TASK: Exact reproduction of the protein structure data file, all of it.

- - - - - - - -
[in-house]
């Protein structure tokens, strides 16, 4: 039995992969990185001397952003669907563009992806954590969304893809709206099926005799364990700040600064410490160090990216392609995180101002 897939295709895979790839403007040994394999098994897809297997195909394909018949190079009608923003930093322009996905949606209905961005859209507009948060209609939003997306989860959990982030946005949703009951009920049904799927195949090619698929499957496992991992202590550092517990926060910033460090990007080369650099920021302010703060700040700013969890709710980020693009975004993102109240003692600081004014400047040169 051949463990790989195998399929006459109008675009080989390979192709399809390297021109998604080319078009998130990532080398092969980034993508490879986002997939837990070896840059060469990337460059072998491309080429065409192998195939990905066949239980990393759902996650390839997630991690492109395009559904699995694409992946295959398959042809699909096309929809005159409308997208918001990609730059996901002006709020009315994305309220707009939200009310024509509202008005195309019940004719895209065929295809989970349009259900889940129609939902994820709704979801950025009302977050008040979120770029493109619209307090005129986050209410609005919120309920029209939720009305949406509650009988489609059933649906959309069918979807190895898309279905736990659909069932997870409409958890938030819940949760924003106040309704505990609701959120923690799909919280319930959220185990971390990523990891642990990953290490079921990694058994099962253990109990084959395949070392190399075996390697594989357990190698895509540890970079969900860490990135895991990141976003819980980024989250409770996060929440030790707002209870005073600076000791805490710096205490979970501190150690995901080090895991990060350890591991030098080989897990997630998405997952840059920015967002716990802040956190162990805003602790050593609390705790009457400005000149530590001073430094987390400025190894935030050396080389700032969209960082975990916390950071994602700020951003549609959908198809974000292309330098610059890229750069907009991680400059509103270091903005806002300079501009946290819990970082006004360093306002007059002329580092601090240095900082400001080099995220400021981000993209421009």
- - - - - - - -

[in-house]
């Protein structure tokens, strides 16, 4: 039995992969990185001397952003669907563009992806954590969304893809709206099926005799364990700040600064410490160090990216392609995180101002 897939295709895979790839403007040994394999098994897809297997195909394909018949190079009608923003930093322009996905949606209905961005859209507009948060209609939003997306989860959990982030946005949703009951009920049904799927195949090619698929499957496992991992202590550092517990926060910033460090990007080369650099920021302010703060700040700013969890709710980020693009975004993102109240003692600081004014400047040169 051949463990790989195998399929006459109008675009080989390979192709399809390297021109998604080319078009998130990532080398092969980034993508490879986002997939837990070896840059060469990337460059072998491309080429065409192998195939990905066949239980990393759902996650390839997630991690492109395009559904699995694409992946295959398959042809699909096309929809005159409308997208918001990609730059996901002006709020009315994305309220707009939200009310024509509202008005195309019940004719895209065929295809989970349009259900889940129609939902994820709704979801950025009302977050008040979120770029493109619209307090005129986050209410609005919120309920029209939720009305949406509650009988489609059933649906959309069918979807190895898309279905736990659909069932997870409409958890938030819940949760924003106040309704505990609701959120923690799909919280319930959220185990971390990523990891642990990953290490079921990694058994099962253990109990084959395949070392190399075996390697594989357990190698895509540890970079969900860490990135895991990141976003819980980024989250409770996060929440030790707002209870005073600076000791805490710096205490979970501190150690995901080090895991990060350890591991030098080989897990997630998405997952840059920015967002716990802040956190162990805003602790050593609390705790009457400005000149530590001073430094987390400025190894935030050396080389700032969209960082975990916390950071994602700020951003549609959908198809974000292309330098610059890229750069907009991680400059509103270091903005806002300079501009946290819990970082006004360093306002007059002329580092601090240095900082400001080099995220400021981000993209421009």